Archive for April, 2013

It was a PB Type Weekend

Posted in Triathlon with tags , , , , , , , , , on April 16, 2013 by brianestover

Another fast weekend of racing by A3 athletes. A weekend that brought a first and many, many PB’s. At IM South Africa Nick opened up his pro career with a brand, spanking new IM PR of 8:48. But not only did he break 9:00 for the first time, knocking a measly 22 minutes of his previous IM PB, he also knocked 6 minutes off his IM marathon PB and did that after riding 112 miles faster than he has ever ridden it before. After dropping several spots early in the run, his steady pace brought him up over seven positions to net him 11th. It was a great hit out as a first time professional in a race.

Do you know what else happened in that race? Mark was racing, trying to avenge his 4th place finish from the year before. Mark rode according to the plan, letting a lot of guys ride past him. His plan netted him an IM bike PB ride dipping under 5:00 for the first time. Starting the run, he was down, way down, just over 13 minutes down in his age group. Seven guys in his age group were closer to the finish line then he was. But when it really matters, in his age group, could he do it on the run, could he pull back :30 per mile to win his age group and secure a Kona spot after riding faster than he has ever in an IM? Not just a few seconds here or there, he had to run 7.5 seconds faster per quarter mile for every single quarter mile of the race to take the lead in his age group. And he had to do it over the guy who won the age group in 2012 by 20 minutes. And so the chase began. 7 guys, just over 13 minutes and the 3k of distance already covered by the leader stood between him and the top step. Mile after mile, the splits came down, the guys in his age group fell to the wayside as he charged along the course. He moved into 6th, then 5th, up to 4th, then into the top 3. The course was getting shorter, the finish line closer. Second, after moving into second one guy stood between Mark and the age group win. With only single digit kilometers between Mark and the finish, with his competitor yet closer to the finish line, he was still minutes back. He continued the chase, the gap was coming down. Instead of :30 per mile it was :30 per km. Could he do it? Under 6k to go and no leader in sight. At 5k to go, up ahead, the age group leader came into view. With just under 4k to go Mark glides by and there is no response. It took a PB in the marathon, a 3:13:28, a marathon that was 10:41 faster than anyone else in his age group and a sub 9:20 time to secure the title. He went from 46th overall off the bike to 27th overall at the finish line. What a great race.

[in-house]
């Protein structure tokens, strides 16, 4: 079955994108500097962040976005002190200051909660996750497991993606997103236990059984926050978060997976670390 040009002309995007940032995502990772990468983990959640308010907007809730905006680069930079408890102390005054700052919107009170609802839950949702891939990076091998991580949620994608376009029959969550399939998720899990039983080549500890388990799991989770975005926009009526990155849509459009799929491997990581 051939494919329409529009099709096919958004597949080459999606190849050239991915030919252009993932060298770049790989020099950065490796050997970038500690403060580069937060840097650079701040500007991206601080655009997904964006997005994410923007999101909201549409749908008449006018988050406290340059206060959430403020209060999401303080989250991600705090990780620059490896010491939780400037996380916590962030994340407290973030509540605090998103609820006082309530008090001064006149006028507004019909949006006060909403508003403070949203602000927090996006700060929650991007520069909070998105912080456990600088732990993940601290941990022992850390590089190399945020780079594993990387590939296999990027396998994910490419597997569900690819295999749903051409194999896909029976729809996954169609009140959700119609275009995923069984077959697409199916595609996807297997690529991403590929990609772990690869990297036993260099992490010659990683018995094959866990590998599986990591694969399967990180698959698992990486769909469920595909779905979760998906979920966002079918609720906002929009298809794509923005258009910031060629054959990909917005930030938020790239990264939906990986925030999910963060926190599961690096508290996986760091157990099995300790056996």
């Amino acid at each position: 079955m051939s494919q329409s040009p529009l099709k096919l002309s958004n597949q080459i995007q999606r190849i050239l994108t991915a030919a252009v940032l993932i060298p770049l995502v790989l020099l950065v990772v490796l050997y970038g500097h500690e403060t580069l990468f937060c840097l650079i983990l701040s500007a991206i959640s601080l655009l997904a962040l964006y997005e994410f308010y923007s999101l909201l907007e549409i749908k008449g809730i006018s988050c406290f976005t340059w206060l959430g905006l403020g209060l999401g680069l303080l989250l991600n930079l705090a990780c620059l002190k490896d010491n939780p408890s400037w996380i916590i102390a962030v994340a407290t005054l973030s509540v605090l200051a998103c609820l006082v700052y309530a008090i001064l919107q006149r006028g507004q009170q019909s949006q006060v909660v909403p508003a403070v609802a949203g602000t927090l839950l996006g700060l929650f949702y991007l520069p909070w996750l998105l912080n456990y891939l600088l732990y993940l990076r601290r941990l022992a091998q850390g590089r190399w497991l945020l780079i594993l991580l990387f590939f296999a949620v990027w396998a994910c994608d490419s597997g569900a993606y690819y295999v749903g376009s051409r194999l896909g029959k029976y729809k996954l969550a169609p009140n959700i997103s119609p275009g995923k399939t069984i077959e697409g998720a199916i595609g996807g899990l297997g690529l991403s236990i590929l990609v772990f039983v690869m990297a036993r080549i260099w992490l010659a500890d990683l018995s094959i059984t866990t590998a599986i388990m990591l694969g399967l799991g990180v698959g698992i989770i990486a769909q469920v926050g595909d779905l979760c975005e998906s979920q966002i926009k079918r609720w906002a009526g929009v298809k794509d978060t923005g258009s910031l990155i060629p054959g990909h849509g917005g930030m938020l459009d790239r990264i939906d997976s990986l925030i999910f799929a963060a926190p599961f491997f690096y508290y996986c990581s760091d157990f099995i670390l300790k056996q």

Half a world away, Bill and I toed the start line at the Leadman Tempe Triathlon. It’s always tough when you’ve been on the east coast and Mother Nature has slammed you weekend after weekend with bad weather. It’s hard for guys to come west and race a long course race so early in the season. I’m pretty sure Bill was a little nervous about the power plan I sent him at first glance. Add in sun, a trail run that was technical at parts, one of his first really long bike rides outside, he made a pretty good race taking a top 3 spot in his age group. The results have changed daily since the race, the above link may or may not be accurate. My race turned out well. After resorting to a Jedi swim trick to stay with the wave leader in the swim. The first 1.5 laps consisted of a few of us swapping the lead several times. I just listened to my power meter and rode according to plan with a 2 minute negative split over the back half of the race. While my watts and p/wt ratio are on the small side, just like my biceps, I confirmed that I can go faster then most on less watts thanks to a good position on my bike. My watts per lap were 208, 212, 211, 214 for an AP of 211 and NP of 221, which was lower than everyone I talked with after the race by 15-35w on the AP side. I gave up the lead in the M40-44 age group as I stopped to add nitrogen to the soil around a tree so that it grows up big and strong. With one of the slowest runs in the top 20 I strongly suspect that I was going to give up that lead even if I didn’t stop to pee on a tree. All in all a good day for A3 athletes as we got that early season race out of our way.